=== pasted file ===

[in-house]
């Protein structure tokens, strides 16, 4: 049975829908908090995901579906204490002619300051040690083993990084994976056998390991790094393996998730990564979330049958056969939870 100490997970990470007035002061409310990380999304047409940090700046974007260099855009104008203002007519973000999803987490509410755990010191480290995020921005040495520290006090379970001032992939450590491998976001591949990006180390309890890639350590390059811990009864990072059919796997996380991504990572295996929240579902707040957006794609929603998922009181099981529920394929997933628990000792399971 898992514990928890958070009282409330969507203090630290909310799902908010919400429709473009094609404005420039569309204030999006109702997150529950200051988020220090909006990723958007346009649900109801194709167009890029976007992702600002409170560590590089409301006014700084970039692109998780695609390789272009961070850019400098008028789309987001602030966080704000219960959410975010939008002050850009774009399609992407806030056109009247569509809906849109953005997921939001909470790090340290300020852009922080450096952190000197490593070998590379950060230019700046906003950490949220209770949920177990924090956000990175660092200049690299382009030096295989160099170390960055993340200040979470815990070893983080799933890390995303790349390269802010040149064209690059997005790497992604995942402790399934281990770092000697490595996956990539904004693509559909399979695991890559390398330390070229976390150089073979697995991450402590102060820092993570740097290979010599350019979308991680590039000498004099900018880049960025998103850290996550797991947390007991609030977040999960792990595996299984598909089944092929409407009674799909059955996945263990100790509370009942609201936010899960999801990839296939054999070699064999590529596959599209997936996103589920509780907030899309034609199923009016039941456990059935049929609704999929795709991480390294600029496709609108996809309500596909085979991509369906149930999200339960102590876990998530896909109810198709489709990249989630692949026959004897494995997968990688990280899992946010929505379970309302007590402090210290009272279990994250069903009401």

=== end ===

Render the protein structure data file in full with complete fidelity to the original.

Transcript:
[in-house]
């Protein structure tokens, strides 16, 4: 049975829908908090995901579906204490002619300051040690083993990084994976056998390991790094393996998730990564979330049958056969939870 100490997970990470007035002061409310990380999304047409940090700046974007260099855009104008203002007519973000999803987490509410755990010191480290995020921005040495520290006090379970001032992939450590491998976001591949990006180390309890890639350590390059811990009864990072059919796997996380991504990572295996929240579902707040957006794609929603998922009181099981529920394929997933628990000792399971 898992514990928890958070009282409330969507203090630290909310799902908010919400429709473009094609404005420039569309204030999006109702997150529950200051988020220090909006990723958007346009649900109801194709167009890029976007992702600002409170560590590089409301006014700084970039692109998780695609390789272009961070850019400098008028789309987001602030966080704000219960959410975010939008002050850009774009399609992407806030056109009247569509809906849109953005997921939001909470790090340290300020852009922080450096952190000197490593070998590379950060230019700046906003950490949220209770949920177990924090956000990175660092200049690299382009030096295989160099170390960055993340200040979470815990070893983080799933890390995303790349390269802010040149064209690059997005790497992604995942402790399934281990770092000697490595996956990539904004693509559909399979695991890559390398330390070229976390150089073979697995991450402590102060820092993570740097290979010599350019979308991680590039000498004099900018880049960025998103850290996550797991947390007991609030977040999960792990595996299984598909089944092929409407009674799909059955996945263990100790509370009942609201936010899960999801990839296939054999070699064999590529596959599209997936996103589920509780907030899309034609199923009016039941456990059935049929609704999929795709991480390294600029496709609108996809309500596909085979991509369906149930999200339960102590876990998530896909109810198709489709990249989630692949026959004897494995997968990688990280899992946010929505379970309302007590402090210290009272279990994250069903009401």